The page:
"Cholera is transmitted from person to person through ingestion of water contaminated with the cholera bacterium, usually from feces or other effluent. The source of the contamination is typically other cholera patients when their untreated diarrhoea discharge is allowed to get into waterways or into groundwater or drinking water supply. Any infected water and any foods washed in the water, can cause an infection."

No one was sure how exactly how the disease spread thru the village. Cholera used to be a common problem in the area that resurfaced frequently before the neighbouring farm allowed the community to take water from the taps on its property. But it had been years since the last outbreak.

My thoughts went immediately to the canal water that runs thru the Vorova. I believe it most likely had originated there. I had been trying to get the people of Revolver Creek access to clean water for months because the situation was so dire. I would have been furious if the cause of the outbreak was the canal.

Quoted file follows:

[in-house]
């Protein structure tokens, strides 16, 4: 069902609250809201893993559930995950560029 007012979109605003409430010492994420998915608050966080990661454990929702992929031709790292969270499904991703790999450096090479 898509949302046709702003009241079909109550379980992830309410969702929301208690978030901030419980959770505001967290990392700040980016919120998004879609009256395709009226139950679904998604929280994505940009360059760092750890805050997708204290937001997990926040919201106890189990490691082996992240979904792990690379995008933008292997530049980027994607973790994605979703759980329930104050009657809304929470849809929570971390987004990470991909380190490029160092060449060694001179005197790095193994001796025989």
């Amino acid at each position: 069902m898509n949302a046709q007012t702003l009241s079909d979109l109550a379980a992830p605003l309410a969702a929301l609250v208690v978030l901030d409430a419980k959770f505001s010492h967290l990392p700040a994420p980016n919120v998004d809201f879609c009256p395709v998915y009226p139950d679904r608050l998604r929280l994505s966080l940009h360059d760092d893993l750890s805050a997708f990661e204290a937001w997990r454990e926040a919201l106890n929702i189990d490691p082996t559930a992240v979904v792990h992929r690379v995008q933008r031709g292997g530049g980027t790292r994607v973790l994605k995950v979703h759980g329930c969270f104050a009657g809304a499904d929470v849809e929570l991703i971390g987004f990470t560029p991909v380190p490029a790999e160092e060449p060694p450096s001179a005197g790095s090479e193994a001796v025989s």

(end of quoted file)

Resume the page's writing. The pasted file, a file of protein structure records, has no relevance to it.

As was told in my previous blog post, Vorova had a functional water system at the time of this outbreak. That's encouraging, but... the canal was still there, and it's not going anywhere in the future. Maybe people were still washing their pots and pans and food with the canal water. I imagine that old habits die hard, even in desperate circumstances. I can only speculate that the combination of the canal water and overall poor hygienic conditions in the village lead to an outbreak that claimed the lives of those whose bodies were too weak to fight it. I don't know what else to think. I can't help but have my mind wander and wonder.

The good news of the clean water system was for the time being, overshadowed immensely by Surprise's death.